I am a great tutor because I take an approach of learning and studying with the individuals I tutor rather than make it a teaching session, which is like being in class all over again. Moreover, I am a very patient, respectful individual who is great at problem solving and adapting to the individuals with whom I work. Some of my worst tutoring experience was working with an individual who was okay with getting a passing grade and not striving to get more. It makes me feel unfulfilled but gladly after a few weeks of working together, we pulled that C- to a B and from there he showed a bit more urgency and concern. I've also had some great experiences. I helped one middle school student bring up her grade in science. The improvement was so positive that whenever I went to tutor, the family made me feel like a member of the household. That was a very great experience.
Education & Certification
Undergraduate Degree: Christopher Newport University - Bachelor in Arts, Biology, General
Tutoring, everything soccer, watching movies and helping others.
What is your teaching philosophy?
Simple: let's learn together. After a student sits in class for about 6-8 hours, the last thing he or she would want is to be in another teaching setting. My philosophy is to see me as a classmate with whom you're studying. By so doing, I get rid of any tension, thus helping me to easily tutor my students.
What might you do in a typical first session with a student?
In a typical first session, I try to get to know the study habits of a student. This is a way for me to determine a better way to help the student understand the material on the table.
How can you help a student become an independent learner?
I can help a student to become an independent learner by helping them come up with alternative ways, by which they might better understand the material assigned than before.
How would you help a student stay motivated?
There is no ceiling. I work random math problems in my head while I am driving, so why should my students be content with a good grade? Motivation is from within, but I'm going to channel that out by showing the student that getting a good grade is only a small part of learning and keeping up that good habit.
If a student has difficulty learning a skill or concept, what would you do?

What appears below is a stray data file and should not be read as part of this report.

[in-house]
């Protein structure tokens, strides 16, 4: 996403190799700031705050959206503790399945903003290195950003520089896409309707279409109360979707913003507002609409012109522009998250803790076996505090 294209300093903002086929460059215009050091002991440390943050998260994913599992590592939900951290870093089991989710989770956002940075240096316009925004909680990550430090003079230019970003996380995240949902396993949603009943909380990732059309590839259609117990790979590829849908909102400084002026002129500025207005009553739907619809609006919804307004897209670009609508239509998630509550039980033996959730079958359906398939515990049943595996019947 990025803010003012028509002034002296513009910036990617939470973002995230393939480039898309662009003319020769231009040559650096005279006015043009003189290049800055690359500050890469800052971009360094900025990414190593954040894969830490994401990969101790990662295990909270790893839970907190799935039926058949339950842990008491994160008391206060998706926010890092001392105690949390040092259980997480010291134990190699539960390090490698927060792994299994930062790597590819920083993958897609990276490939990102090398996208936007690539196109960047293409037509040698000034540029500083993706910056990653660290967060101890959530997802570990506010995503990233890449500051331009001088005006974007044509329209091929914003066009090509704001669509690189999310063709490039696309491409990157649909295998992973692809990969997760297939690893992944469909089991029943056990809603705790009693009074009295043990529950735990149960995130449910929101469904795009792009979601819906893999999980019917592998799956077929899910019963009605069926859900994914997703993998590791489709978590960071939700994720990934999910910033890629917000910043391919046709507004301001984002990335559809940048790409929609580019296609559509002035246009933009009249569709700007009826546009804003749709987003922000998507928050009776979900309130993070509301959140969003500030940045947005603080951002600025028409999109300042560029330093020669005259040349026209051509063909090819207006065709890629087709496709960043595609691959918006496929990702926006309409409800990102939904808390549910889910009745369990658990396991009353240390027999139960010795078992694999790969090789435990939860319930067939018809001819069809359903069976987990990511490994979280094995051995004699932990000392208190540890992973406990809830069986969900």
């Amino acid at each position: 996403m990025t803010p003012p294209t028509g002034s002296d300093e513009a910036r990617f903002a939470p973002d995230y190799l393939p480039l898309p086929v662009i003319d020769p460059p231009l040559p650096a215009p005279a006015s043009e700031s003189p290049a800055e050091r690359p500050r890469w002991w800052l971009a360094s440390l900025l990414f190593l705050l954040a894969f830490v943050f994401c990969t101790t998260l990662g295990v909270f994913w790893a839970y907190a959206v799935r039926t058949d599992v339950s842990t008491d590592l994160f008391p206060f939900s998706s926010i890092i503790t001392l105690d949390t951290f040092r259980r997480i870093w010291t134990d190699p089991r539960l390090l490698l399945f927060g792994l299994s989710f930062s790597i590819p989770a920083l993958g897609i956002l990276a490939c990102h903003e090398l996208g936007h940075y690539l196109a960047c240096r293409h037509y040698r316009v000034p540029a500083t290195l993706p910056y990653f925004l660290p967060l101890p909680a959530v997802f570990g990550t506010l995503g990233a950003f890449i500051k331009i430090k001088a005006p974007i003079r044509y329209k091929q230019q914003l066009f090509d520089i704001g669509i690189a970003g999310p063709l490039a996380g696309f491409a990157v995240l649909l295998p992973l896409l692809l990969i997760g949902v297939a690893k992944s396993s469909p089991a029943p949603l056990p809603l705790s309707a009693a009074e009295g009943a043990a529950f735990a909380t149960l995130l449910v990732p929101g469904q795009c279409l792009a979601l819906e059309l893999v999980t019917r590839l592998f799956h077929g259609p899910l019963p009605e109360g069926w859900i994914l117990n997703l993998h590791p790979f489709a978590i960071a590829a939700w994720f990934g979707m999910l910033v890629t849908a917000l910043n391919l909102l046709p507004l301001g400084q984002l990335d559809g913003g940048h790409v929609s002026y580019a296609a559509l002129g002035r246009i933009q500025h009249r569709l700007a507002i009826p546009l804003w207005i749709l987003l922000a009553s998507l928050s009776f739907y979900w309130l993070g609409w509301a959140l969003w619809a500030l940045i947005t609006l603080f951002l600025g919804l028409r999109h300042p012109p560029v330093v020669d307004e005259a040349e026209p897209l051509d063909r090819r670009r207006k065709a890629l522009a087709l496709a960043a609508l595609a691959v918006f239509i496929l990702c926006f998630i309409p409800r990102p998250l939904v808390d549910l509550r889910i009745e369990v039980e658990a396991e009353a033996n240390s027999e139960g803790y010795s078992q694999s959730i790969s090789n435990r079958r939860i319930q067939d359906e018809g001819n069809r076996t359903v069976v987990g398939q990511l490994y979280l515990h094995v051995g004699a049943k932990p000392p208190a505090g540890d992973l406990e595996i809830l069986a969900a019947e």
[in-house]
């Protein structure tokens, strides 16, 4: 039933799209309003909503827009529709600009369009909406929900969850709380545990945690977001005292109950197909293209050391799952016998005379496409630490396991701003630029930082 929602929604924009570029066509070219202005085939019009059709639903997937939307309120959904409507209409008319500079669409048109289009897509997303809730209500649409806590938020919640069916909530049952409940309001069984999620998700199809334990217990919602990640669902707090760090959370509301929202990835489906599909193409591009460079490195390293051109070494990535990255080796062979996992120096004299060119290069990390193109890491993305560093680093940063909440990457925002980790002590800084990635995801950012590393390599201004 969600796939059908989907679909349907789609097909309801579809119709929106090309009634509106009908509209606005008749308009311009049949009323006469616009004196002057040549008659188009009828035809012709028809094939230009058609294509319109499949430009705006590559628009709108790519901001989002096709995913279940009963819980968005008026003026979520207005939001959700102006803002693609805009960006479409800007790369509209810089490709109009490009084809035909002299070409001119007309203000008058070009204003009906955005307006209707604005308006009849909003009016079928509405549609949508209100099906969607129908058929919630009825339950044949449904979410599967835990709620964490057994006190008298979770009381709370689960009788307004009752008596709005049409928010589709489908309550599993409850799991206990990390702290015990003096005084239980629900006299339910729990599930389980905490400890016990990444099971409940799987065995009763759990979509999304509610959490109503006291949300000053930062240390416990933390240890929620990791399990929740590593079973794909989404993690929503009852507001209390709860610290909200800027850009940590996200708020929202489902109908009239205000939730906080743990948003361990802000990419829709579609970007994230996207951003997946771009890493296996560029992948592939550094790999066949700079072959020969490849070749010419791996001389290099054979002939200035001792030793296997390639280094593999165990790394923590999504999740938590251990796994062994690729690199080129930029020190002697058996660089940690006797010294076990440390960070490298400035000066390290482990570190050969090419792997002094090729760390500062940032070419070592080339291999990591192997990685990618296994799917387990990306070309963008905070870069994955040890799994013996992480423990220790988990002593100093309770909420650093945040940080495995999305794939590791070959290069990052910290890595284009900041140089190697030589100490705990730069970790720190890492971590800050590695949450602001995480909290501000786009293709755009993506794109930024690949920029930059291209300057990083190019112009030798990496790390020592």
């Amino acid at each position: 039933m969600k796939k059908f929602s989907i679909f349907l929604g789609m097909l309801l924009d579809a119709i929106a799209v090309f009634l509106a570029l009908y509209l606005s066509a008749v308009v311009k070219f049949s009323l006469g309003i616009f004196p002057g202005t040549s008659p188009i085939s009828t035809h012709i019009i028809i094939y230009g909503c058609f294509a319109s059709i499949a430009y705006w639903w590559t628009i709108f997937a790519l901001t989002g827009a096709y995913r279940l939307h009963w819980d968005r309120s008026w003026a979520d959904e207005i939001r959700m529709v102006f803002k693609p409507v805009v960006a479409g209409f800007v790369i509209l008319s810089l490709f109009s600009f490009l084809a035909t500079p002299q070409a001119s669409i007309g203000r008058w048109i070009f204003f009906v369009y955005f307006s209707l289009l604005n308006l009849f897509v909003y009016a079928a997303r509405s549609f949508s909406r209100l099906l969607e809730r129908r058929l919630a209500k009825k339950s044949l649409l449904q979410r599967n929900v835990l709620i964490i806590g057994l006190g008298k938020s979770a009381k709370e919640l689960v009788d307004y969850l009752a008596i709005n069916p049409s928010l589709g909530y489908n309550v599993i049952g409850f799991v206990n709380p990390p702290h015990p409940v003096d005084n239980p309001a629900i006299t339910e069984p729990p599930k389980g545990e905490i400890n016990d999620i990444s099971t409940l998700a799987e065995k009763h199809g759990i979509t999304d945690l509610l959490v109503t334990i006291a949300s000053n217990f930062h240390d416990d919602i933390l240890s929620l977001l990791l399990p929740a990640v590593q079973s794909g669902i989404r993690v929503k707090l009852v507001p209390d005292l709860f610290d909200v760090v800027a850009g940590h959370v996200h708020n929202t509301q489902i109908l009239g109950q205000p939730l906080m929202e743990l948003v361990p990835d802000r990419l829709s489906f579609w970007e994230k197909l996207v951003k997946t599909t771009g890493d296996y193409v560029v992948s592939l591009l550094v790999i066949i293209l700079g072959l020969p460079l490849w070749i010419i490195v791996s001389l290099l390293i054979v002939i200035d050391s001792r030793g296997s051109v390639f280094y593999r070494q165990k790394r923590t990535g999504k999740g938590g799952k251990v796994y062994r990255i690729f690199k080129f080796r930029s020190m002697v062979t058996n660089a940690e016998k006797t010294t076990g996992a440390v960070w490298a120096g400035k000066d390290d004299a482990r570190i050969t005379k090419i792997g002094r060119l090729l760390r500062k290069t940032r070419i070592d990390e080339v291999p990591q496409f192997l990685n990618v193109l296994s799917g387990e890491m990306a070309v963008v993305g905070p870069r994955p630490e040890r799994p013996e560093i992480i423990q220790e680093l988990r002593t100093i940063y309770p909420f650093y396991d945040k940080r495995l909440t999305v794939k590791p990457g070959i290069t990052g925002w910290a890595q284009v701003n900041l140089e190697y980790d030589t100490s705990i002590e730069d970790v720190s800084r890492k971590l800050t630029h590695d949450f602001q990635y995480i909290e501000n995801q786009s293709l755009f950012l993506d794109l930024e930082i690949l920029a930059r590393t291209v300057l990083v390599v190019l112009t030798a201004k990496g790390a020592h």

Nothing comes easy. In difficult times, I'll dissect the problem into smaller pieces with the student and tackle it step by step, and then tie it all in together at the end.
How do you help students who are struggling with reading comprehension?
Reading comprehension is harder when you have to actually "comprehend." If a student is struggling in this area, I'll help them by getting them to bring in a book or something little he or she enjoys reading, and we'll build a habit there and work our way up.
What strategies have you found to be most successful when you start to work with a student?
Willingness to be repetitive and incorporate the interests of the student, and build from there. Students retain stuff a lot better when they have scenarios or experiences they can relate it to.
How would you help a student get excited/engaged with a subject that they are struggling in?
Like I said before, dissecting the subject matter and taking it at a progressive pace is a start. To help a student get excited, I'll play games that encompass the materials in the subject with the student. This will help raise the student's level of interest, thereby creating the stage of willingness to engage.
What techniques would you use to be sure that a student understands the material?
Repetitiveness. This is the best tool a tutor can have. Repetition with a variety of relevant words will always be my technique.
How do you build a student's confidence in a subject?
Confidence is a personal matter. However, to build my student's confidence, I'll start at a slower and lower level in a given subject and work my way up. At every level, the student will get a better understanding and the rest will build on from there; confidence level rises.
How do you evaluate a student's needs?
I evaluate a student's needs by asking them simpler questions than what I need to help them with, to see how much help they might need or how much of the subject matter they already know.
How do you adapt your tutoring to the student's needs?
I like to not have a defined style, and work with my students to better help them the way each needs to be helped. I use several techniques to see which one draws any interest or positive reaction from the student, and then carry on from there. I'm willing to try several methods until one is tailor-made for each student.
What types of materials do you typically use during a tutoring session?
During tutoring sessions, I prefer to use notes taken by the students themselves. This tells me a lot about their understanding level. I also use my tablet as a calculator or for backup when extra information online is needed.